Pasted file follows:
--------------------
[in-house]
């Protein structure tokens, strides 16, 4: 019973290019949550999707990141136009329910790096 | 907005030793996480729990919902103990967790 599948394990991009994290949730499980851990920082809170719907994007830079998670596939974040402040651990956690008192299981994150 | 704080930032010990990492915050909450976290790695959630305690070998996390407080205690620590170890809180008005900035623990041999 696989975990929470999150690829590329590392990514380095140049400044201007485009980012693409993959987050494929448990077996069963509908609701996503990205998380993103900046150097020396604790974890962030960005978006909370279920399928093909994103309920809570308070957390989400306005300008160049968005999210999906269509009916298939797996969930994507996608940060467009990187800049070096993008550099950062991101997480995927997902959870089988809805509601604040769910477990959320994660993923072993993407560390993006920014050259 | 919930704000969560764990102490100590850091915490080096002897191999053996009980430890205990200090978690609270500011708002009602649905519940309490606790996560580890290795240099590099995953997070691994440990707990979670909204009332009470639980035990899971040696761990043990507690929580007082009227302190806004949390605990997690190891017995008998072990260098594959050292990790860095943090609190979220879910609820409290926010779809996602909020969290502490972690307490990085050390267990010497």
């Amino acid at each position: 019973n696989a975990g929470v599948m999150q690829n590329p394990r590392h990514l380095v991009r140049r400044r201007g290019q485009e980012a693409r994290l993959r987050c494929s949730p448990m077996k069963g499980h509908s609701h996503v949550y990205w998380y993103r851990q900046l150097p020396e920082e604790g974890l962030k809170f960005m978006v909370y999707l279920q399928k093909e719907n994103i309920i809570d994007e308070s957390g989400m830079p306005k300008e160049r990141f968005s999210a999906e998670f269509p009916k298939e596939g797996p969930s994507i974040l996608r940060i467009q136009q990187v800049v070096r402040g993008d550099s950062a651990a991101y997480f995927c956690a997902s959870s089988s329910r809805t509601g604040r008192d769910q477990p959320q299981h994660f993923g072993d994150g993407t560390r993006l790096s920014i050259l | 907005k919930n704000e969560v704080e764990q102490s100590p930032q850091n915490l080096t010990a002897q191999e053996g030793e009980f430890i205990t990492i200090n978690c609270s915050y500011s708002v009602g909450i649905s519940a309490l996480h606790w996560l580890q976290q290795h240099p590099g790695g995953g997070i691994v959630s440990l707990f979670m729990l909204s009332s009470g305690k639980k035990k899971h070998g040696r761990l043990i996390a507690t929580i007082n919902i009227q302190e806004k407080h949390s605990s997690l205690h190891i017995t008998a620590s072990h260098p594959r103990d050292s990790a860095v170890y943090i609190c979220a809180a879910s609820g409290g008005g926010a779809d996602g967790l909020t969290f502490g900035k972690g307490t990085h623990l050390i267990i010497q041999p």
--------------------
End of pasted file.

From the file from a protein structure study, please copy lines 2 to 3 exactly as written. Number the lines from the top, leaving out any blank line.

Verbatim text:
């Protein structure tokens, strides 16, 4: 019973290019949550999707990141136009329910790096 | 907005030793996480729990919902103990967790 599948394990991009994290949730499980851990920082809170719907994007830079998670596939974040402040651990956690008192299981994150 | 704080930032010990990492915050909450976290790695959630305690070998996390407080205690620590170890809180008005900035623990041999 696989975990929470999150690829590329590392990514380095140049400044201007485009980012693409993959987050494929448990077996069963509908609701996503990205998380993103900046150097020396604790974890962030960005978006909370279920399928093909994103309920809570308070957390989400306005300008160049968005999210999906269509009916298939797996969930994507996608940060467009990187800049070096993008550099950062991101997480995927997902959870089988809805509601604040769910477990959320994660993923072993993407560390993006920014050259 | 919930704000969560764990102490100590850091915490080096002897191999053996009980430890205990200090978690609270500011708002009602649905519940309490606790996560580890290795240099590099995953997070691994440990707990979670909204009332009470639980035990899971040696761990043990507690929580007082009227302190806004949390605990997690190891017995008998072990260098594959050292990790860095943090609190979220879910609820409290926010779809996602909020969290502490972690307490990085050390267990010497």
């Amino acid at each position: 019973n696989a975990g929470v599948m999150q690829n590329p394990r590392h990514l380095v991009r140049r400044r201007g290019q485009e980012a693409r994290l993959r987050c494929s949730p448990m077996k069963g499980h509908s609701h996503v949550y990205w998380y993103r851990q900046l150097p020396e920082e604790g974890l962030k809170f960005m978006v909370y999707l279920q399928k093909e719907n994103i309920i809570d994007e308070s957390g989400m830079p306005k300008e160049r990141f968005s999210a999906e998670f269509p009916k298939e596939g797996p969930s994507i974040l996608r940060i467009q136009q990187v800049v070096r402040g993008d550099s950062a651990a991101y997480f995927c956690a997902s959870s089988s329910r809805t509601g604040r008192d769910q477990p959320q299981h994660f993923g072993d994150g993407t560390r993006l790096s920014i050259l | 907005k919930n704000e969560v704080e764990q102490s100590p930032q850091n915490l080096t010990a002897q191999e053996g030793e009980f430890i205990t990492i200090n978690c609270s915050y500011s708002v009602g909450i649905s519940a309490l996480h606790w996560l580890q976290q290795h240099p590099g790695g995953g997070i691994v959630s440990l707990f979670m729990l909204s009332s009470g305690k639980k035990k899971h070998g040696r761990l043990i996390a507690t929580i007082n919902i009227q302190e806004k407080h949390s605990s997690l205690h190891i017995t008998a620590s072990h260098p594959r103990d050292s990790a860095v170890y943090i609190c979220a809180a879910s609820g409290g008005g926010a779809d996602g967790l909020t969290f502490g900035k972690g307490t990085h623990l050390i267990i010497q041999p």